Humour and Laughter in the Learning Environment

How is Your Sense of Humour?

Has anyone ever asked you, “How do I teach my child to gain a sense of humour?” Laughter is the best medicine. This is an old adage which has rung true down the ages and helped many of us out of sticky situations. Humour and laughter are as important as oxygen. They lifts the spirit, lightens situations, calms stress, and exercises muscles! Laughter is contagious and you may find yourself laughing even though you didn’t hear the joke. Sharing humour is a way of increasing our social skills as others tend to gravitate to laughter.

Humour and Laughter

Laughter has been found to improve health as it draws people together and triggers both physical and emotional changes in the body. Laughter makes you feel good as it releases endorphins, the feel good hormone, and this feeling can last after the laughter has stopped. Laughter can diminish stress and pain and strengthen the immune system. It can lighten anger and burns calories. It relaxes the body and is thought to protect the heart by improving blood flow.

Children's Humour and Laughter

The ability to be humorous and recognise humour in others seems to come naturally to children as they are not weighed down by inhibitions. Children have an innate ability to allow themselves to use laughter to socialise and gain control of situations which gives them time to problem solve. The cycle of humour, laughter and play go hand in hand as an integral part of a child’s every day learning.

Different personalities view humour in different ways. Some children thrive on humour. They have a naturally quick wit and can find humour in many situations. Be watchful for opportunities to encourage humour and be careful not to dampen it with sarcasm. If you feel a humorous situation is getting out of hand then don’t be afraid to call a stop, acknowledge the humour, and ask the child to refocus on the task at hand.

Humour used in planning lessons to practice, speech, auditory input, and sound/word processing, can be encouraged with the use of humorous stories and poetry.  Start with simple verse for eg; the poem, “Did you know it takes a year to get your elbow in your ear? Once it’s in without a doubt, you may never get it out”, uses thought provoking humorous action and asks the child to solve the problem. Once they realise they can’t then humour kicks in and their ability to understand humour grows. Using humorous poetry to teach literacy can often allow teaching a new concept to be fun and more memorable. Alliteration has long been used to encourage phonological awareness in young learners for eg; “An itchy witch was pitched in a ditch by a broom with a terrible twitch.”  Learners love alliteration, tongue twisters, and silly poetry, so include them to encourage humour.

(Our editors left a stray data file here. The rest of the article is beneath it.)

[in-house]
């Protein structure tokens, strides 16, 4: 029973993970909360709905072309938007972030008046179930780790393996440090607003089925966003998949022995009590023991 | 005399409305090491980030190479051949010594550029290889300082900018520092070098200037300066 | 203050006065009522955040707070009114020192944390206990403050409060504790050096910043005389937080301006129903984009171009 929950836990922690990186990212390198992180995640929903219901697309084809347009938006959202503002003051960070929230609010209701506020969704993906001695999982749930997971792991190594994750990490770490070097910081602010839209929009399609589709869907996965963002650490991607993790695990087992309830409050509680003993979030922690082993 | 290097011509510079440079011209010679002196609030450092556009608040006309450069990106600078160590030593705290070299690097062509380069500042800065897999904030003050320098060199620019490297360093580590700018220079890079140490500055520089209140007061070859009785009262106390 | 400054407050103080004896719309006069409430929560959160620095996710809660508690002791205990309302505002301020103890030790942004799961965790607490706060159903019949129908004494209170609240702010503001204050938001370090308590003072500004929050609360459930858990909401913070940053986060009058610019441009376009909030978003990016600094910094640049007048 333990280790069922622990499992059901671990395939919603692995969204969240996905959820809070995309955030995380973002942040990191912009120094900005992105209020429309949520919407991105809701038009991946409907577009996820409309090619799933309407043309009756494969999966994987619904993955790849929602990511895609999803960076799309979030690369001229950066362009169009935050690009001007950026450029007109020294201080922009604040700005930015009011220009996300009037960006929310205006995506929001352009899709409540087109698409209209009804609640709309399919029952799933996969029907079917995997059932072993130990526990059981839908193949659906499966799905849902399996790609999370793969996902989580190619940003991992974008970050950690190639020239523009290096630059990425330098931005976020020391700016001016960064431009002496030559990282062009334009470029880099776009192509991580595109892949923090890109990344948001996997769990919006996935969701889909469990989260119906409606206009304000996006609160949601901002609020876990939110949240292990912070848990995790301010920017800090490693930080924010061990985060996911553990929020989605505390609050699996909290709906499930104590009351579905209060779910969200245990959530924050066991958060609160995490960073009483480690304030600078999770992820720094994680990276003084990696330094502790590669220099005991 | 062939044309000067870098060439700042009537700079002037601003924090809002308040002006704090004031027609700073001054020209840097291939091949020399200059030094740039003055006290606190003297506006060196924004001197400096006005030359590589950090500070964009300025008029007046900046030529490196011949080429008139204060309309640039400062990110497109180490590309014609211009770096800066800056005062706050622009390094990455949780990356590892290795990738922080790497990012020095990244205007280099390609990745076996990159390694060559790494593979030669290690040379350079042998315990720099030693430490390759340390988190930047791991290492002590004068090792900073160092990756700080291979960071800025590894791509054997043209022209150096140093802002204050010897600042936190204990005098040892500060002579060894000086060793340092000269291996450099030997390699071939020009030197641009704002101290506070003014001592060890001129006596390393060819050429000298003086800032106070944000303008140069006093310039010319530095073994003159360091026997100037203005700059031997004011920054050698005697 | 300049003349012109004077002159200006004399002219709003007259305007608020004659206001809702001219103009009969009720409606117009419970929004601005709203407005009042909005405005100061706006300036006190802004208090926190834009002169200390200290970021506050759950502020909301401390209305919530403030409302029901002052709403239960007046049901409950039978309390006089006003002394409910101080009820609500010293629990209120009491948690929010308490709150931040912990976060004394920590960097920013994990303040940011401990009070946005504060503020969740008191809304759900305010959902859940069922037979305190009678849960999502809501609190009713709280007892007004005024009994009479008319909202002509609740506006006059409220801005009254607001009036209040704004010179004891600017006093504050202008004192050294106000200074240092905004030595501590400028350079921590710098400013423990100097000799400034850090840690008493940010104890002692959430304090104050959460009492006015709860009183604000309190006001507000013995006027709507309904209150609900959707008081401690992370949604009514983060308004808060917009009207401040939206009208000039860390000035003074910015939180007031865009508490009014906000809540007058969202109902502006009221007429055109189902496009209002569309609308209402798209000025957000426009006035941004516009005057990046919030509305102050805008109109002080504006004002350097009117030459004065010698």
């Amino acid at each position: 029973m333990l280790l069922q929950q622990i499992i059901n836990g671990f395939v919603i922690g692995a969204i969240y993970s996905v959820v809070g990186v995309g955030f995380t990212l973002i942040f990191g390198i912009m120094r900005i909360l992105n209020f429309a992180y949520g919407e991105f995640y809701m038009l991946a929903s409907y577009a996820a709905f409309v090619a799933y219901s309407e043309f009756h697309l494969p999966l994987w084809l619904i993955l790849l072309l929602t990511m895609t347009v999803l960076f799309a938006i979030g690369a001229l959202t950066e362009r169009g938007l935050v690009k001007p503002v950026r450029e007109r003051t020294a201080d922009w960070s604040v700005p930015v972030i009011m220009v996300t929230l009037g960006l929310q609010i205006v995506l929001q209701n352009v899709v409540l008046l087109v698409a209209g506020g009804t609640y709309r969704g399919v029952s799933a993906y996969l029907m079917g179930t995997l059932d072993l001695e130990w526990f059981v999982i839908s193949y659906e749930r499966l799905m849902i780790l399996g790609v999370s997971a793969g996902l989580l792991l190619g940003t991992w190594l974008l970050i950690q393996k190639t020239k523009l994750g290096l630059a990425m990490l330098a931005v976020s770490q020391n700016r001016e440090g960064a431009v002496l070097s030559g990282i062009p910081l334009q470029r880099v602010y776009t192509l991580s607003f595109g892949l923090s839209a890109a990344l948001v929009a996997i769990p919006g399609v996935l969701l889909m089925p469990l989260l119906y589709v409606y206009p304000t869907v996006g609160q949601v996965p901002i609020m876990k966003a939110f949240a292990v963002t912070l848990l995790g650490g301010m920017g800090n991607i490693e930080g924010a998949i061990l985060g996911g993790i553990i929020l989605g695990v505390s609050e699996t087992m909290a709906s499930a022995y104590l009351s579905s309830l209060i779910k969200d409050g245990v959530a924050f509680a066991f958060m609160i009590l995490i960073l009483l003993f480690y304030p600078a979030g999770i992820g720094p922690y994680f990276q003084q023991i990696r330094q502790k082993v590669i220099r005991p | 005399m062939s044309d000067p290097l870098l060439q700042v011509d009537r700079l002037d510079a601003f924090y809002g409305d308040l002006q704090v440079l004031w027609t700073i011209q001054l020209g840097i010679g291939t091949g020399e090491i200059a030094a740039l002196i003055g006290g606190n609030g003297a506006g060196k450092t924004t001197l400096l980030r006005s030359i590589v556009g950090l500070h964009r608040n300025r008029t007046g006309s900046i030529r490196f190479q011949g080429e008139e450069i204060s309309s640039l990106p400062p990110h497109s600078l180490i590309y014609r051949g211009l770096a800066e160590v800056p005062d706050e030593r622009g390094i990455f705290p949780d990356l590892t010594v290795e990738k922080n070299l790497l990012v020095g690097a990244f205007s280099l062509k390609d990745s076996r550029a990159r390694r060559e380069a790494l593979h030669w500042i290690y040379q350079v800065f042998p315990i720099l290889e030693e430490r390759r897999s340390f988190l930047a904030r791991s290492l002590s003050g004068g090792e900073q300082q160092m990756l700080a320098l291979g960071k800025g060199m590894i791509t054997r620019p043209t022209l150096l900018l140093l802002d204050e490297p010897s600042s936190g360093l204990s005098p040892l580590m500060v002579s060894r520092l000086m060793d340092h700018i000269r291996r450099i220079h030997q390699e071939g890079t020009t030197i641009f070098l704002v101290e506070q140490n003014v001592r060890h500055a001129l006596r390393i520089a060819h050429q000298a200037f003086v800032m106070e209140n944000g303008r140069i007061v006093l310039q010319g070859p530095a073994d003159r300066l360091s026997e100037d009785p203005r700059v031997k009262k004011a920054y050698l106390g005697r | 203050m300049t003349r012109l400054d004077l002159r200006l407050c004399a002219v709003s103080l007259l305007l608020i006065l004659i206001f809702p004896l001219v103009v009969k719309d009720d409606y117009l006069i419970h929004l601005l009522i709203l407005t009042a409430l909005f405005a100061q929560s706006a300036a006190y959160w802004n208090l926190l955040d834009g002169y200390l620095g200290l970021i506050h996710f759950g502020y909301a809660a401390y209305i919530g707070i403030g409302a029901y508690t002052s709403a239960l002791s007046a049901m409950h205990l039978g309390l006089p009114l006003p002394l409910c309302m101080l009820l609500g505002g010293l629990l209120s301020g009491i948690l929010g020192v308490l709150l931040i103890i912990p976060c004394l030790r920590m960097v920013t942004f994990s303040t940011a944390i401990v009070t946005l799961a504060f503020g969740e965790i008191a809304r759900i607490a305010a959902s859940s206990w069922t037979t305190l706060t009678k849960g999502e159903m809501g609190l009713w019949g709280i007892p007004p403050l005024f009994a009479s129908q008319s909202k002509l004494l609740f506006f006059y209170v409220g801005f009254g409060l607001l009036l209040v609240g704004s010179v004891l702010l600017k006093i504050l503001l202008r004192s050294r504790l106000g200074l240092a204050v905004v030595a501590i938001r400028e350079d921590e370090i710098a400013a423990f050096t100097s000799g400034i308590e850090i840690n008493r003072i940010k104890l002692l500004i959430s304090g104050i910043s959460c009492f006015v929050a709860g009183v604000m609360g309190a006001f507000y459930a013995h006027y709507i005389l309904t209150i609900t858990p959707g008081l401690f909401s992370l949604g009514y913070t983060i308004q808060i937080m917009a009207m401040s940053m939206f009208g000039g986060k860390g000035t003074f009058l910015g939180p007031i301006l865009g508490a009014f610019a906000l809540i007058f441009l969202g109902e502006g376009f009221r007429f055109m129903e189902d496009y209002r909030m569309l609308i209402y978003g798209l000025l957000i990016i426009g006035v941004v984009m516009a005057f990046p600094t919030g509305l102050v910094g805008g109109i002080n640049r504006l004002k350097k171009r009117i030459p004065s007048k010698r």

Literacy learning through humour is repetitive and you will find children repeating funny verse just because it is funny, and they can. This increases their language and social skills if they are able to make other children laugh. Children laugh a lot more than adults and as teachers or parents you may have to find your inner child, to be allowed to join in to their laughter. Adults usually need a reason to laugh. Children don’t need a specific reason because they are programed to laugh because they feel happy. If there is lots of laughter in the learning environment you can be sure your program is working well. Laughter is an excellent gauge of the happiness of children and how comfortable and safe they feel in the environment you have made for them.

Take some time to assess your own sense of humour and how you use it to teach children. Using laughter as a teaching tool will strengthen your relationship with your learners and attract them to you for positive interactions. This promotes bonding of adults and children, enhances team work, and can help to defuse conflict.

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Heather Collins

Heather Collins is an Early Childhood and Special Education Teacher who makes developmentally appropriate resources for teachers and parents to use with their children. She is author and co-author of poetry books and children’s books. She is a passionate collagist and has crafted beautiful finger puppets and story aprons suitable for early childhood education.

Her resources can be purchased on this website or she can be contacted at Create-Ed by emailing You can order an original apron for any favourite storybook.

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